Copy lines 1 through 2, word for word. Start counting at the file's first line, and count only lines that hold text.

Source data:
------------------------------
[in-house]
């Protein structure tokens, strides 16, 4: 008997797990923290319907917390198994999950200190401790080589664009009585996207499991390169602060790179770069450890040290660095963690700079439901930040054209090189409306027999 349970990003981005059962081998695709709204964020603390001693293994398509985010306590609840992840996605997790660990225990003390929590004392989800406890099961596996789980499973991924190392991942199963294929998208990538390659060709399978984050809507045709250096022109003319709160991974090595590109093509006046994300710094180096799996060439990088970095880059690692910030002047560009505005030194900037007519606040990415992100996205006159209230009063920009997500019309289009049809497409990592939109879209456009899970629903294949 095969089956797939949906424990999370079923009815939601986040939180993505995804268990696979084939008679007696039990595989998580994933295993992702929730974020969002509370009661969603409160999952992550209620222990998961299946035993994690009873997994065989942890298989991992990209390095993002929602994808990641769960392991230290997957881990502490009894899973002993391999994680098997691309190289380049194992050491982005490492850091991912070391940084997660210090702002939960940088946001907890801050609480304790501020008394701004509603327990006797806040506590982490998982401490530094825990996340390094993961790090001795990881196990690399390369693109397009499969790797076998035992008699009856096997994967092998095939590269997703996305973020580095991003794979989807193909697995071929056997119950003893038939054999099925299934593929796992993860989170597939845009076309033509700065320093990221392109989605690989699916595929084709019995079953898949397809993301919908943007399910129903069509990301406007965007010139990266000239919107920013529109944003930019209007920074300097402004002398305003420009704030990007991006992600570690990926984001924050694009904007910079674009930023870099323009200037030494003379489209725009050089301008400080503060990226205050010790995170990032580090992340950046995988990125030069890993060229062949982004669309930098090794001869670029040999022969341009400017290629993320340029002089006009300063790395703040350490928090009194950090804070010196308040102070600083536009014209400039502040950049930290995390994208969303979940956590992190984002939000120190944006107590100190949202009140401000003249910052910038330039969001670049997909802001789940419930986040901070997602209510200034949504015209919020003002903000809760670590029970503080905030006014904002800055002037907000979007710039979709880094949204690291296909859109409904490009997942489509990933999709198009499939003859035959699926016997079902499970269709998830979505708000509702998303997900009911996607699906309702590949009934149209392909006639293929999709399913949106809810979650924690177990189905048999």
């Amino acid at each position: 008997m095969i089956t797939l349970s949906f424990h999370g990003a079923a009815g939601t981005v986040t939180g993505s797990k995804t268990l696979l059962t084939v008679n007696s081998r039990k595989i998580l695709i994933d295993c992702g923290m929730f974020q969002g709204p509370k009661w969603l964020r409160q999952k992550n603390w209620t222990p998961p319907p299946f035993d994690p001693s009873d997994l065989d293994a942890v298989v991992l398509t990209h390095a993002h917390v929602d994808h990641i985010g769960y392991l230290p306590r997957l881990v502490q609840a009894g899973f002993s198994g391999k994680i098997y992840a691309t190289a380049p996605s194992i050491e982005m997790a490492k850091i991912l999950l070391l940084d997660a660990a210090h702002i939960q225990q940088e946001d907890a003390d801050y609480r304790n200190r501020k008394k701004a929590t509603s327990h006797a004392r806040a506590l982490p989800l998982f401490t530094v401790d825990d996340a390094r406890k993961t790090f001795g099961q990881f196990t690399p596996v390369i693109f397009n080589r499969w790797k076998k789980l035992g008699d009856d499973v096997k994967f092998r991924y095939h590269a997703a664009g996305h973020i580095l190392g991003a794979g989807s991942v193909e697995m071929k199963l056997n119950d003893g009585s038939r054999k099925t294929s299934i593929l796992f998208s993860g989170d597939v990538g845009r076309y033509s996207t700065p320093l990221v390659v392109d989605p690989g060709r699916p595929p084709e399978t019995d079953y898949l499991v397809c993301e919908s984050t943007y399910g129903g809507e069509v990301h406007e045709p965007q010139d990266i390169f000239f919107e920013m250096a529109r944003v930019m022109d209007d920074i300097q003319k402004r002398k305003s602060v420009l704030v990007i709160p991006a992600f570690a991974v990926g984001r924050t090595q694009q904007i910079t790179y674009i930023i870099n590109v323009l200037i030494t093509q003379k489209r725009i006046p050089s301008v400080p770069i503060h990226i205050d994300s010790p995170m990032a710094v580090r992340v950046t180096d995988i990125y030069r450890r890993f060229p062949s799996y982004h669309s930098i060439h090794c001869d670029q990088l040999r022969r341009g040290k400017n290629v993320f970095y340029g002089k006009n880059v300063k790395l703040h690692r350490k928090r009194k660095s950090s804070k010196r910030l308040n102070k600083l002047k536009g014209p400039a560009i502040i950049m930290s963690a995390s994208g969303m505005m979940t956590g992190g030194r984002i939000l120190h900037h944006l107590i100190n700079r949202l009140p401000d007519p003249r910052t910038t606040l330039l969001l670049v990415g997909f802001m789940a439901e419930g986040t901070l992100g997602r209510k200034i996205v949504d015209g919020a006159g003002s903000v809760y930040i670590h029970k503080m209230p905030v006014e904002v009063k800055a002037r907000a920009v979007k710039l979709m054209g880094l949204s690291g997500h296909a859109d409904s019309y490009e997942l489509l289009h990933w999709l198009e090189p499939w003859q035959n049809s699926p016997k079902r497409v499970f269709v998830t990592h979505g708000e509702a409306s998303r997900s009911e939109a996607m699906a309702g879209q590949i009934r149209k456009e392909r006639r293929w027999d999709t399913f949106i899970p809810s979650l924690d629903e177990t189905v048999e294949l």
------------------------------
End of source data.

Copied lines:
[in-house]
């Protein structure tokens, strides 16, 4: 008997797990923290319907917390198994999950200190401790080589664009009585996207499991390169602060790179770069450890040290660095963690700079439901930040054209090189409306027999 349970990003981005059962081998695709709204964020603390001693293994398509985010306590609840992840996605997790660990225990003390929590004392989800406890099961596996789980499973991924190392991942199963294929998208990538390659060709399978984050809507045709250096022109003319709160991974090595590109093509006046994300710094180096799996060439990088970095880059690692910030002047560009505005030194900037007519606040990415992100996205006159209230009063920009997500019309289009049809497409990592939109879209456009899970629903294949 095969089956797939949906424990999370079923009815939601986040939180993505995804268990696979084939008679007696039990595989998580994933295993992702929730974020969002509370009661969603409160999952992550209620222990998961299946035993994690009873997994065989942890298989991992990209390095993002929602994808990641769960392991230290997957881990502490009894899973002993391999994680098997691309190289380049194992050491982005490492850091991912070391940084997660210090702002939960940088946001907890801050609480304790501020008394701004509603327990006797806040506590982490998982401490530094825990996340390094993961790090001795990881196990690399390369693109397009499969790797076998035992008699009856096997994967092998095939590269997703996305973020580095991003794979989807193909697995071929056997119950003893038939054999099925299934593929796992993860989170597939845009076309033509700065320093990221392109989605690989699916595929084709019995079953898949397809993301919908943007399910129903069509990301406007965007010139990266000239919107920013529109944003930019209007920074300097402004002398305003420009704030990007991006992600570690990926984001924050694009904007910079674009930023870099323009200037030494003379489209725009050089301008400080503060990226205050010790995170990032580090992340950046995988990125030069890993060229062949982004669309930098090794001869670029040999022969341009400017290629993320340029002089006009300063790395703040350490928090009194950090804070010196308040102070600083536009014209400039502040950049930290995390994208969303979940956590992190984002939000120190944006107590100190949202009140401000003249910052910038330039969001670049997909802001789940419930986040901070997602209510200034949504015209919020003002903000809760670590029970503080905030006014904002800055002037907000979007710039979709880094949204690291296909859109409904490009997942489509990933999709198009499939003859035959699926016997079902499970269709998830979505708000509702998303997900009911996607699906309702590949009934149209392909006639293929999709399913949106809810979650924690177990189905048999």